Thank you Chris. That was very helpful. I am in the process of organizing my directive for a website and found your SEO article very informative and clear. I will proceed with the objectives you disclosed in mind.
What is SEO?
For those of you inquisitive individuals doing a search on this elusive, confusing term, I thought I would offer up my interpretation of what exactly SEO means.
Maybe you've heard the term during an office water cooler conversation or maybe you've seen a reference to it online. Maybe you even know enough that it has to do with marketing your website in the search engines. For most people, SEO means performing some crazy, juju-voodoo magic on your website with the ambitious goal of ranking your website in the top positions.
Let me just say that it doesn't have to be that complicated and there is very little voodoo on hand here. There's an entire industry built around SEO and countless, never ending discussions about the finer details of the practice. But the core "best practices" of SEO are easy to learn and implement if you know specifically what you're doing.
My definition of SEO:
SEO is short for, and officially translated as Search Engine Optimization. Search Engine Optimization is the practice of "optimizing" elements within your website and related to your website so the search engines will consider your content more relevant to a user's search inquiry.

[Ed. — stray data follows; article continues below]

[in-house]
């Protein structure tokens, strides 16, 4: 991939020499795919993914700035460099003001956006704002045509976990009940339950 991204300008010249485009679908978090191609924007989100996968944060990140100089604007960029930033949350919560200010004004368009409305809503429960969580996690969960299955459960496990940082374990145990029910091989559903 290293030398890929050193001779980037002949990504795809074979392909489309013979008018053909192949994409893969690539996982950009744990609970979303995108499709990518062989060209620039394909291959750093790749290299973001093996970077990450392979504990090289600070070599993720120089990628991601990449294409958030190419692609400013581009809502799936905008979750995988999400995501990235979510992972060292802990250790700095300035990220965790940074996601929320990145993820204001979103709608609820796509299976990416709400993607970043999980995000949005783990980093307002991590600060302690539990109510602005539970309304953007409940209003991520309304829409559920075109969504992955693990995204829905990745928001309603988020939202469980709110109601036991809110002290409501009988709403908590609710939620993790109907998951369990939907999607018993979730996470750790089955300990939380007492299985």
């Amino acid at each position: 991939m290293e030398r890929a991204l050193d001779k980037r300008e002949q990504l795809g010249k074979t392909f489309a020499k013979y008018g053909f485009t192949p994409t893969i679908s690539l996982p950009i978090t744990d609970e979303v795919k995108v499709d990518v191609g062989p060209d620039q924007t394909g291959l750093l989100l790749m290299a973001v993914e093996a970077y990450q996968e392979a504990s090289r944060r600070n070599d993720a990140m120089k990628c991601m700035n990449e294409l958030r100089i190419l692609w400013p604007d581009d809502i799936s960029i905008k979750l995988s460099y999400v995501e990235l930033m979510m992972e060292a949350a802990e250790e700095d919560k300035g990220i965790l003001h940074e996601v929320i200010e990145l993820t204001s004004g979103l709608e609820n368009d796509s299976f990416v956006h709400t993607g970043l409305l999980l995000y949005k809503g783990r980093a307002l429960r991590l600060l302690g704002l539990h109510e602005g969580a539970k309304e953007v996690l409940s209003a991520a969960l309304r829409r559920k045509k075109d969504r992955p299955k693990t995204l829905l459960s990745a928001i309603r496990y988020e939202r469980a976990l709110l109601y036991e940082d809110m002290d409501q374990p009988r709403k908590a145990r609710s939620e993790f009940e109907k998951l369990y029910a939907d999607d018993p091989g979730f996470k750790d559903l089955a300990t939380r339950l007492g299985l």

The basic elements of SEO:
The practice of search engine optimization consists of a couple core elements. If you feel like getting technical and spending every waking moment talking about the finer points, tricks, and new theories and developments you surely can. There are many great sites devoted to SEO and the finer points. Without a doubt though there are 4 main things you should focus on when optimizing your website in the search engines.
SEO is useless without research. If you know what people are searching for specifically you'll have a much better time and find yourself to be far more successful in the long run. Spend time researching the specific words and phrases that your customers and clients might use to find you. This data is available in many forms for free (Google keyword tool) and from many affordable services (Wordtracker, Keyword Discovery) so there's no excuse for skipping this critical step.
Essentially you need to know what people are searching for, not what you think they're searching for. There's a big difference between someone typing "SEO training" and someone typing "Learn search engine optimization" for example. One search might have 10 queries a month, the other might have 1000. Do your homework before you even start your website and it will pay off handsomely as your site grows.
Optimize your page content for the search engines:
Use your specific keywords and phrases in your content and write naturally. It's as simple as that. Don't try to stuff your page with the same word over and over because that will almost guarantee that you'll get banned from Google. This is the most basic type of search engine spam and they hate it.
The search engines are smart and getting smarter every day. They want good content that's relevant to a user's search inquiry and it's getting harder and harder to fool them. Take your time and write great, relevant content that revolves around your target subject and then turn around and write some more. You should use your keywords several times and in several combiations throughout the document and use proper English, punctuation and check your spelling. It all figures into Google's opinion that you're presenting high quality, useful, relevant content.
Optimize your code for the search engines: